Chief executive's review The Pearson goals


Chief executive's review
The Pearson goals
Introduction
Underlying sales growth
Trading margin
Adjusted earnings per share
Cash conversion
Free cash flow
Return on invested capital



The Pearson goals

For the past five years, Pearson's performance measures have been central to the way we manage our business. With our portfolio transformation now largely complete, we have refined our approach.

Our six measures provide clarity, internally and externally, about the most tangible and relevant measures of our financial performance. We use our operating goals - sales growth, margins and cash conversion - to set targets for our businesses and as the basis of incentive plans across Pearson. We use our financial benchmarks - free cash flow, EBITDA and adjusted earnings per share - to align management with the interests of our shareholders. These financial benchmarks, and increasingly our share price itself, form the basis of our senior management incentive plans.

While these performance measures have served us well, with our portfolio transformation largely complete we have taken the opportunity to refine our approach. We think it's important that we continue to look at a range of measures that give a balanced view of our business, rather than an excessive focus on any single one. We also believe that our current operating goals meet our objective of being simple, measurable, stretching and consistent, and that our financial benchmarks do align our actions with the interests of our owners.

However, we are making some modest adjustments to our goals as Pearson enters this new phase in its evolution. A key objective will be to deliver returns above our cost of capital. We are therefore introducing return on invested capital as one of our financial benchmarks in place of EBITDA. (EBITDA is largely covered by our targets on cash conversion and free cash flow. For the record, EBITDA was 615m in 2002, up from 588m in 2001.)

Our operating goals already largely focus on the levers we have to improve ROIC. We will continue to measure our performance against the goals which drive operating profit: sales growth (at constant exchange rates) and operating margins. We are also retaining our cash focus and continue to aim to convert at least 80% of our operating profits into cash in any one year. We are adding a through-the-year measure of capital efficiency - an annual improvement in the average ratio of working capital to sales. We introduced this measure in 2002 at Penguin and Pearson Education, where we currently tie up an average of some 1bn in stock, debtors and creditors. The FT Group is a net contributor of working capital.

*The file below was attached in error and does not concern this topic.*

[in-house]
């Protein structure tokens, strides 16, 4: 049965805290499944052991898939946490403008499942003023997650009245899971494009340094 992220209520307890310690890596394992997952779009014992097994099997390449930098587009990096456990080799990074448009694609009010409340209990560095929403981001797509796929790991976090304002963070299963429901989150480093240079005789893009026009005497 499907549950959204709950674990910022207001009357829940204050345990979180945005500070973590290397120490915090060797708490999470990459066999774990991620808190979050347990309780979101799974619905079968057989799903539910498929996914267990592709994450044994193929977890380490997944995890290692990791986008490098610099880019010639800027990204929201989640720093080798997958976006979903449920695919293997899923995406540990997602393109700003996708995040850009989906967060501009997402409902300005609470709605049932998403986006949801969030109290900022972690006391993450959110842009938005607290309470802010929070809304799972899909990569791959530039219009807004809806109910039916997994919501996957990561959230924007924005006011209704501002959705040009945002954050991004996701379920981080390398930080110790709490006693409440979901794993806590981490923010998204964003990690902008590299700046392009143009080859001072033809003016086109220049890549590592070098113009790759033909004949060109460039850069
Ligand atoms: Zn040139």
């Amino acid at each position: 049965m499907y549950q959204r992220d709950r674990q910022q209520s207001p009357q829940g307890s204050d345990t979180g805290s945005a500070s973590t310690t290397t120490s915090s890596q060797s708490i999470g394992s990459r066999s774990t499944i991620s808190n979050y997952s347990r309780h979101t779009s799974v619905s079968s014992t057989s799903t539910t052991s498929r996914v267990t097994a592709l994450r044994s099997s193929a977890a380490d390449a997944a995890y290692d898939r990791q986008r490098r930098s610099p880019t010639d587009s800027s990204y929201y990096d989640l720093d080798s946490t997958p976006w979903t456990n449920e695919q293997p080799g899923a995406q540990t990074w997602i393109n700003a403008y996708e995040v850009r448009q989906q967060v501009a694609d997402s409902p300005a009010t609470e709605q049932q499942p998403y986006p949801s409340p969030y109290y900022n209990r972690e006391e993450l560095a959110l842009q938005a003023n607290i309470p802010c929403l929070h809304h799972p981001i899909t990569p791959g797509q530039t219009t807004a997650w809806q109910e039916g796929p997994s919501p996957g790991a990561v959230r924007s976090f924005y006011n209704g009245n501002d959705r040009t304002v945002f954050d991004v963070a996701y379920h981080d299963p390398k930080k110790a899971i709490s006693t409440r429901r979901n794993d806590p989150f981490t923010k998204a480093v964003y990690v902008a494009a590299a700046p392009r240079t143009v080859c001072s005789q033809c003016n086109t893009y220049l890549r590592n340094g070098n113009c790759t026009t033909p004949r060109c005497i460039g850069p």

Naturally, we alter the weighting of these metrics across our company depending on the nature of the business involved and its operating environment. It is also important to note that the goals set out here do not reflect the full range of measures, both financial and non-financial, that we use to drive performance in our operating companies.

Finally, although we have always striven to communicate our financial performance openly and clearly, the radical changes in our portfolio have not made it easy to compare our performance year-on-year. Many of these complexities - which were explained in the notes to our accounts - will naturally fall away as our portfolio becomes more settled. However, we will seek to provide additional reconciliation in our accounts wherever they aid a better understanding of our business.


 
 
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In 2002 we reduced the average working capital tied up in our book publishing businesses by 53m - even as we increased investment in new authors, titles and programmes - by being more efficient with our inventory.

   
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